The three textile controllers presented are both works of art and devices that fall within the scope of Smart Textiles and innovate in the discipline of Human-Computer Interaction, allowing the user to experiment with other ways of approaching the execution of sound art or electronic music, this time, with soft and pleasant interfaces to both touch and sight. Referring to forms of expression and thought that are not of Western heritage, its design proposes another approach to technology, where it is common to find devices made of metal or plastic, both in conventional electronic sound presentations and in more experimental ones. The configuration of the controllers included in the sound proposal of Paola Torres Núñez del Prado offers, by its same structure, another way to manipulate the sound that the devices themselves modulate or generate.
-The Hanap Pacha Quipu is designed in the manner of this data storage system based on ropes and knots of the pre-Columbian era. The interface allows the user to reinterpret the first stanza of the polyphonic composition written in Quechua in the 17th century “Hanap Pacha Cussicuinin” that is characterized by its syncretism and its references to both European beliefs and common symbols in the Andean worldview.
-The Shipibo-Conibo Sonified Textile mixes sounds of the Amazonian rainforest with the voice of Auristela Brito, Shipibo singer, who plays traditional karos from her community.
-The Unkuña of Noise allows distorting the composition generated by the Shipibo textile sonified in real time.
"As the layers of textiles covering precolumbian mummies, my work is meant to be "peeled-off" so to be understood, hence there is not just one reading behind the performance "Tender Room 0.1". For starters, I must state that this act is an open political statement, explicit but complex. Fascism and xenofobia are spreading fueled by the instatisfaction of the masses. I give milk to my child, yet the public, next room, mostly sees me remotely yet "real time" and from all angles. "Tender" goes for what is now known as the "Tender Shelters" from the U.S., immigrant-holding facilities that held children separated from their parents (and that we don't hear much about anymore, although the shelters seems to continue existing.) Room 0.1 as in Room 101, from the Orwellian imaginery found in the "1984" novel, and the 0.1 simply references that is the first "version". Must I say, many times I work with textiles due to their social and cognitive relevance. The drone is surveilling us, me and my child, covered up with traditional native, Andean-style fabric, similar to the ones found covering precolumbian peruvian mummies, but mass-made (well known Incan ones like "la momia Juanita" were sacrificed for soothing the Apu's, as the sacred mountains worshipped all over the Andes were called, being this the reason behind the triangular portrayal of the Virgin Mary in syncretic Andean paintings and sculptures.) The remote crowd that is nowadays confronted: "protect the family!" (our family from-that-incoming-threat) would scream one side while being called out by the other outraged side screaming "they are people too", cry that, ultimately, doesn't seem to make a real difference in restraining the growth of hate movements. The baby is ripped off from me, his mother. The drone is still on, recording."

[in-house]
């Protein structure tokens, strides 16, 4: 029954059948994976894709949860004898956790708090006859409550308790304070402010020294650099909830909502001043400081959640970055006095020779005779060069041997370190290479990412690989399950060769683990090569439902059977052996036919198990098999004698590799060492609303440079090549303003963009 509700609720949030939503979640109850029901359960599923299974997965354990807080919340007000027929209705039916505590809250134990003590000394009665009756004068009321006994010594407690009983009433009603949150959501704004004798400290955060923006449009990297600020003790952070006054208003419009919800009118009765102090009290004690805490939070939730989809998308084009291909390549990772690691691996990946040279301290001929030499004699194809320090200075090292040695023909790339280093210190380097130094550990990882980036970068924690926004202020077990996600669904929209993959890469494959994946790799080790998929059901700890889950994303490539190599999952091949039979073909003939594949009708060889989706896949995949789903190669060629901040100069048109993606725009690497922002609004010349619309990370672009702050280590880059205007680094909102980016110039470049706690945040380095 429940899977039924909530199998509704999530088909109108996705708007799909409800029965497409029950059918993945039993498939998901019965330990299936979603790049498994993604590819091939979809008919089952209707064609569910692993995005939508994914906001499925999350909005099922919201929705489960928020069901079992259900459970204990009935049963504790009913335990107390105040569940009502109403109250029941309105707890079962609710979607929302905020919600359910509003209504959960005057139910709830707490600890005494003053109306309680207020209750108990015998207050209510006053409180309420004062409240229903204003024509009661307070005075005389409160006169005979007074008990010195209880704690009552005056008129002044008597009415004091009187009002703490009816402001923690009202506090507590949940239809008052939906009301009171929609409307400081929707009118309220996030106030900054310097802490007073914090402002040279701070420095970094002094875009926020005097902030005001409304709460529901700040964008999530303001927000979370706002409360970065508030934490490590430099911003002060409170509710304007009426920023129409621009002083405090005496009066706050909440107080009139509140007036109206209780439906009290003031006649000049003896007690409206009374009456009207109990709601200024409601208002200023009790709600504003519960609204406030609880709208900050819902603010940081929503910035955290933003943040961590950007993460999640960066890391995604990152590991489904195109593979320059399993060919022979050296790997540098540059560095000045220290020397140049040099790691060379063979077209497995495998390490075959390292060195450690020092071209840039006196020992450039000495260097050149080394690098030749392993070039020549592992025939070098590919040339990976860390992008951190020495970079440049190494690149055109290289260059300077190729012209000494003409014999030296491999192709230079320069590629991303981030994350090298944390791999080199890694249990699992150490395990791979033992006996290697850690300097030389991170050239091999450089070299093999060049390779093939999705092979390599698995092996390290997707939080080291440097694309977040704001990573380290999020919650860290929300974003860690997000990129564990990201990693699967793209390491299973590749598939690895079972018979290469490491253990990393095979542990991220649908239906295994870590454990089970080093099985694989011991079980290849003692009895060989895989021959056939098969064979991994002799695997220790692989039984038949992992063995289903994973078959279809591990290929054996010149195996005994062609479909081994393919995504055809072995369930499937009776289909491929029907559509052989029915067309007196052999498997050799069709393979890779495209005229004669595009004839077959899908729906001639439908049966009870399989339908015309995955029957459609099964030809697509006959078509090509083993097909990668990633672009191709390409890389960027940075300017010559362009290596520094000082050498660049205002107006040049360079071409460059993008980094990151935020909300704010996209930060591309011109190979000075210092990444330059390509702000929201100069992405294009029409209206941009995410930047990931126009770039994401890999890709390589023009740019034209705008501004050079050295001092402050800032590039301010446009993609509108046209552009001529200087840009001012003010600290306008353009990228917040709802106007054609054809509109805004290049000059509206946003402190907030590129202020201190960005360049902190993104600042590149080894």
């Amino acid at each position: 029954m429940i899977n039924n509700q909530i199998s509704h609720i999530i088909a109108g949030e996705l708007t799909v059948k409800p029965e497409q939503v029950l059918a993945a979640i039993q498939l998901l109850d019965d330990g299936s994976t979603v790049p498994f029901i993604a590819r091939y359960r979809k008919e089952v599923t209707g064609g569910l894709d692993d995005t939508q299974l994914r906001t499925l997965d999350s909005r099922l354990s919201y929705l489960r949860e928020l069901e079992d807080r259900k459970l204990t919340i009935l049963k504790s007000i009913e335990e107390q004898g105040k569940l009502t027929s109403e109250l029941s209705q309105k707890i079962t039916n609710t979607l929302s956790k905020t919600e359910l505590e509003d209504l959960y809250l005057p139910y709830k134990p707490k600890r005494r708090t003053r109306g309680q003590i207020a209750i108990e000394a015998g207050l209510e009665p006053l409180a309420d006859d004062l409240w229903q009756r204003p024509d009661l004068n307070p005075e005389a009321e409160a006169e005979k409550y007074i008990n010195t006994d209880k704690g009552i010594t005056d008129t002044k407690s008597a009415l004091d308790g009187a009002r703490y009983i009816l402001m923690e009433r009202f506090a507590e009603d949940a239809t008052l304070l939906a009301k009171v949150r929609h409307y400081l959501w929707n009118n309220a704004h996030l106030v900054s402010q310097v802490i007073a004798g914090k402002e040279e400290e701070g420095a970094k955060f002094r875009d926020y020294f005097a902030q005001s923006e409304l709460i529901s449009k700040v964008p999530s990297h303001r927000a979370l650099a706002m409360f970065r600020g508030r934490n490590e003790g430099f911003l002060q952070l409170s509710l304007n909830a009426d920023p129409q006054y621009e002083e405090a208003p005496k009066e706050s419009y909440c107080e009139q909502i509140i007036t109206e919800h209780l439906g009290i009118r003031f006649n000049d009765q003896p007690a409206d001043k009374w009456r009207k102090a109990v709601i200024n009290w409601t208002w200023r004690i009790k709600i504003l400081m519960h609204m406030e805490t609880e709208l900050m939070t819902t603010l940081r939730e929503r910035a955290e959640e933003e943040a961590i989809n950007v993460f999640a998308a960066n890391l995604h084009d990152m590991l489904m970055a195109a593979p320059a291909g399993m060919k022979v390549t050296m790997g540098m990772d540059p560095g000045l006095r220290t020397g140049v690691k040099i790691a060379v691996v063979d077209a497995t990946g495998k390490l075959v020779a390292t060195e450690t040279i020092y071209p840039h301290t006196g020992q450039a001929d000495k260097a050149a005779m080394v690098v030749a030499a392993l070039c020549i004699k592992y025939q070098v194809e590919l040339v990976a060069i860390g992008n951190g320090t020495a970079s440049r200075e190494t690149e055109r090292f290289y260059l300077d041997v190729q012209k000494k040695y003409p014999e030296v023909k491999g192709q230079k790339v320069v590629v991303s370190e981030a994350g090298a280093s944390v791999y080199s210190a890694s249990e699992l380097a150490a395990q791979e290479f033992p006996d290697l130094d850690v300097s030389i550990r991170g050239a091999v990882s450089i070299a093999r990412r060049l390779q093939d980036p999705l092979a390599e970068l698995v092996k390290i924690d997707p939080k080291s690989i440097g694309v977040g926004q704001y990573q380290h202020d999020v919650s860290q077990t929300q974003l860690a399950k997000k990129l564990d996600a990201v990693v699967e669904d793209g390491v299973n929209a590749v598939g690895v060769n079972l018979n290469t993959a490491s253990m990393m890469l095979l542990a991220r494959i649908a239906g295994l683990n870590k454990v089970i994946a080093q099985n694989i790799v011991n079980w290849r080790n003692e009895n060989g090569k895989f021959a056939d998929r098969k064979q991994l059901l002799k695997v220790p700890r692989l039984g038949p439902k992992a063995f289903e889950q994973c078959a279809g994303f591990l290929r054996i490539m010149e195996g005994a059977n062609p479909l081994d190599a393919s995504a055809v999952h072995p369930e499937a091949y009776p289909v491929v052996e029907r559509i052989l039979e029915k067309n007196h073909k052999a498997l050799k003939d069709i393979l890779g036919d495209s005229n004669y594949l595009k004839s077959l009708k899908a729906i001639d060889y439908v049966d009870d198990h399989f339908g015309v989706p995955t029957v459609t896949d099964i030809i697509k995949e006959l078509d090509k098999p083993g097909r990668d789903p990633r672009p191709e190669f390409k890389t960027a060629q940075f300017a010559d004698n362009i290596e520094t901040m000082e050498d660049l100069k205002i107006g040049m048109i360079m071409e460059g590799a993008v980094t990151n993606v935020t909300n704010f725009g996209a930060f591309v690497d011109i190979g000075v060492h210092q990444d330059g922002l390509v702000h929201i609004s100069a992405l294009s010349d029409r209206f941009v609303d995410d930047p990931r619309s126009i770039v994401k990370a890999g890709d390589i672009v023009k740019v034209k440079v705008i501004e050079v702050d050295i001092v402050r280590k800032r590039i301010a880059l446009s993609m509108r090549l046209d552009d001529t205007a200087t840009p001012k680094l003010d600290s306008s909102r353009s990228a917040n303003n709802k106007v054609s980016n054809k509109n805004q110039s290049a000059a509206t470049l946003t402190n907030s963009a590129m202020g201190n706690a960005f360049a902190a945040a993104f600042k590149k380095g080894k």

The Corrupted Structures series consist of diverse electronic embroideries based on different textile traditions, that are distorted with visualisations of sounds related to social events or culture clashes.
Interactive Soft Sculpture, 2019. Female voices embedded and exposed through interaction: this particular piece stores the voice of an Andean Quechua immigrant that came to the capital, Lima, to work in housecleaning, sharing her experience with discrimination and the dissolution of her own native language overpowered by Spanish, the main language used in the city. Upon contact with the superficial layer, the voice says "si señor", "si señora" or "si señorita" (yes sir, yes ma´am, yes lady, phrases commongly used by these workers) reflecting the hierarchical and oligarquic structure still very much alive in Peru. Once one starts excavating physically upon the deeper layers, the woman´s own language, Quechua, in the process of dissapearing, starts sounding, and then some phrases are triggered when one reaches the lower layers, that share her experience when humilliated because of her native language. Even if the voices seem to relate to a very particular place and time, one can easily extrapolate this story to that of so many immigrants that come to richer countries and are required to set their own language aside, and usually end up as cheap labour, and most females, as servants or cleaning ladies.
Part of the Waype/Wipes series (2018-), works consisting of multilayered textiles that are, on themselves, industrial imitations of traditional Andean textiles, appropiated for commercial uses and re-sold to local Andean inhabitants. The SSWipes installation reacts to touch, questioning the traditional view of museum and gallery environments that are designed under the imperative of "not touching" - these series of works are not complete until they are touched by the visitor. This is a concept Torres Núñez del Prado has been researching upon since 2007: the tactile qualities of textile support, so to achieve a multisensorial experience.